Hemodialysis patients have plasmatic hypercoagulability and decreased fibrinolytic vulnerability: Role of carbon monoxide

Ryan W. Matika, Vance G. Nielsen, Evangelina B. Steinbrenner, Amy N. Sussman, Machaiah Madhrira

Research output: Contribution to journalArticlepeer-review

12 Scopus citations


Chronic hemodialysis is associated with significant thrombophilia. Of interest, hemodialysis patients have increased carboxyhemoglobin (COHb) and exhaled carbon monoxide (CO), signs of upregulated heme oxygenase (Hmox) activity. Given that CO enhances plasmatic coagulation, we determined whether patients requiring chronic hemodialysis had an increase in endogenous CO, plasmatic hypercoagulability and decreased fibrinolytic vulnerability. Carbon monoxide was determined by noninvasive pulse oximetry measurement of COHb. Blood samples were obtained just before hemodialysis. Thrombelastographic methods to assess plasma coagulation kinetics, fibrinolytic kinetics, and formation of carboxyhemefibrinogen (COHF) were used. Hemodialysis patients (n = 45) had abnormally increased COHb concentrations of 2.2 ± 1.9%, indicative of Hmox upregulation. Coagulation and fibrinolytic parameter normal values were determined with normal individual (n = 30) plasma. Thirtyseven patients of the hemodialysis cohort had COHF formation (82.2%, [67.9%-92.0%]; mean, [95% confidence interval]), and many of this group of patients had abnormally great velocity of clot growth (73.3%, [58.1%-85.4%]) and strength (75.6%, [60.5%-87.1%]). Furthermore, over half of COHF positive patients had a hypofibrinolytic state, evidenced by an abnormally prolonged time to maximum rate of lysis (53.3%, [37.9%-68.6%]) and clot lysis time (64.4%, [48.8%-78.1%]). Carbon monoxide enhanced coagulation and diminished fibrinolytic vulnerability in hemodialysis patients. Future investigation of hemodialysis, CO-related thrombophilia is warranted. ASAIO Journal 2014; 60:716-721.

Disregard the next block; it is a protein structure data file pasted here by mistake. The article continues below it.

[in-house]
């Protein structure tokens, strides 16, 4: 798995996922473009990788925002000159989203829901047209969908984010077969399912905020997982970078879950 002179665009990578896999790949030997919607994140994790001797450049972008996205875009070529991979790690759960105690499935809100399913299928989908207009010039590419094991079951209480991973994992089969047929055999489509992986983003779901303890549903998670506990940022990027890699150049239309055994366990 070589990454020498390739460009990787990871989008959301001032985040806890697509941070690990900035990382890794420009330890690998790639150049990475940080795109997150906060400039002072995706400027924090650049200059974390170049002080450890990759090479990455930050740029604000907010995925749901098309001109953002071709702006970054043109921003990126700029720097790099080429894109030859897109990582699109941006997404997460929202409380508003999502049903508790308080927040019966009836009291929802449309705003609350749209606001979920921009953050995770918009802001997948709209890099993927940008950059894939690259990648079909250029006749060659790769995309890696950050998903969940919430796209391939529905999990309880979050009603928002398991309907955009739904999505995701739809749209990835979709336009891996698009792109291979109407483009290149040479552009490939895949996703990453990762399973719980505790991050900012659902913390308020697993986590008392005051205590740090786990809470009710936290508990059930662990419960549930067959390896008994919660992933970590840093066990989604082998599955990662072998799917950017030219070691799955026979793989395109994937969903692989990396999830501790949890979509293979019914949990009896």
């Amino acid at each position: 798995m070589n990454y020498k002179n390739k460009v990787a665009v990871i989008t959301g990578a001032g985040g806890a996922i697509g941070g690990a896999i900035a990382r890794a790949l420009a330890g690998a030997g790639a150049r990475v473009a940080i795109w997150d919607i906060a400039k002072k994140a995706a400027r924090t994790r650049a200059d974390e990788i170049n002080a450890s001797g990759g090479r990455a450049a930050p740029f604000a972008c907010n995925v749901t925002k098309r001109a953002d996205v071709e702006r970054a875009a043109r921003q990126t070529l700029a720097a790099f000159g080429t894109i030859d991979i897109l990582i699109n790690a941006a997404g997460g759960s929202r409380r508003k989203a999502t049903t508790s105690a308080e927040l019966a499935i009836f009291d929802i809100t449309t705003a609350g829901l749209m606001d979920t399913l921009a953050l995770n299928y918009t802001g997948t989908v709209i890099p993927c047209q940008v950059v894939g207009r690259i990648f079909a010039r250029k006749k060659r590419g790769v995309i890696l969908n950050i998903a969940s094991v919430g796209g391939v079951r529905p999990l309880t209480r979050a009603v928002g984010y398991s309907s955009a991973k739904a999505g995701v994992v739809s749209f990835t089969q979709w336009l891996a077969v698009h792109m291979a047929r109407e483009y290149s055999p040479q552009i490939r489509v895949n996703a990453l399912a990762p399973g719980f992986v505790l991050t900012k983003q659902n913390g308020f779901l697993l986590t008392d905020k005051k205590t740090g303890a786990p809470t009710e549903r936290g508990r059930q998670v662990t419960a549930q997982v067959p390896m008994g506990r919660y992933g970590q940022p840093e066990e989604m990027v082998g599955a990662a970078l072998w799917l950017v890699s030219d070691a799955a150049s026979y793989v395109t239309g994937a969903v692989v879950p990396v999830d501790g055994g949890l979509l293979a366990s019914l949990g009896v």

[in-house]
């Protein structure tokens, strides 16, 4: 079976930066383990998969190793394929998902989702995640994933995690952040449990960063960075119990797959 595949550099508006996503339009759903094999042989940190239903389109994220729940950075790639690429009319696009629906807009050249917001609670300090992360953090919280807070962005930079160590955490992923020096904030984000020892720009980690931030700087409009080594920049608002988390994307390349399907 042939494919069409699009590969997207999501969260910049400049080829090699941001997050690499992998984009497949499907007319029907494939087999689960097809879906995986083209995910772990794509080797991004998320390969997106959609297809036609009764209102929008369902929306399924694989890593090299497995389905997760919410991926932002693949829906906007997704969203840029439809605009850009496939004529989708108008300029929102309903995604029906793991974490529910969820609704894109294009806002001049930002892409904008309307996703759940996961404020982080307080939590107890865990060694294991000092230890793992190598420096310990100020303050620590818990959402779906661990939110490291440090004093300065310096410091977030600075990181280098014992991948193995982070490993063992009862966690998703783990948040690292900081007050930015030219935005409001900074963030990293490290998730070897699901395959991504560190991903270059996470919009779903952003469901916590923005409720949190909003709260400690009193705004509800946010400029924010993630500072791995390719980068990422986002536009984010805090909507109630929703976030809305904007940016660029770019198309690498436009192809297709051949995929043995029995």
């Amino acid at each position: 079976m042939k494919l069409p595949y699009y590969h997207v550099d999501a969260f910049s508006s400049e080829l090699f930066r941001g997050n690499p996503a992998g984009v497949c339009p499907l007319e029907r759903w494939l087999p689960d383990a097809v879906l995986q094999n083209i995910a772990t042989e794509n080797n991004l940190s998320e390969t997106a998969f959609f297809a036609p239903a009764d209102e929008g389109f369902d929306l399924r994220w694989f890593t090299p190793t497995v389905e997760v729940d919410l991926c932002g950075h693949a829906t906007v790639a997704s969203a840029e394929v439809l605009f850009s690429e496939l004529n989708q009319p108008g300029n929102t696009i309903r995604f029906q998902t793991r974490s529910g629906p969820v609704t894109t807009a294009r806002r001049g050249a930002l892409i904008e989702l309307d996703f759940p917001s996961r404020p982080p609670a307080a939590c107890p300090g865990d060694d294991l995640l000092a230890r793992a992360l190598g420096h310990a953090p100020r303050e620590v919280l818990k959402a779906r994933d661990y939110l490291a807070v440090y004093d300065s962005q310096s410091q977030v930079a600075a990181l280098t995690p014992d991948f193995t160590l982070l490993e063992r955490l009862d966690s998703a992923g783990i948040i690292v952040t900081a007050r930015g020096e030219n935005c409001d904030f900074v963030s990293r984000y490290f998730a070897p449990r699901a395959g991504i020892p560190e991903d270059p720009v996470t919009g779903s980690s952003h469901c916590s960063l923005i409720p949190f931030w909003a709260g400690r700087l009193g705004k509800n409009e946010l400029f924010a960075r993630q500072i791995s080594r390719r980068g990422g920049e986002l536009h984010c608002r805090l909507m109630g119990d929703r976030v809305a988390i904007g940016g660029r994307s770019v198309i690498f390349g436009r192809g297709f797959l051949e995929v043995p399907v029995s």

Original languageEnglish (US)
Pages (from-to)716-721
Number of pages6
JournalASAIO Journal
Issue number6
StatePublished - 2014


  • Carbon monoxide
  • Hemodialysis
  • Thrombelastography
  • Thrombosis

ASJC Scopus subject areas

  • Biophysics
  • Bioengineering
  • Biomaterials
  • Biomedical Engineering


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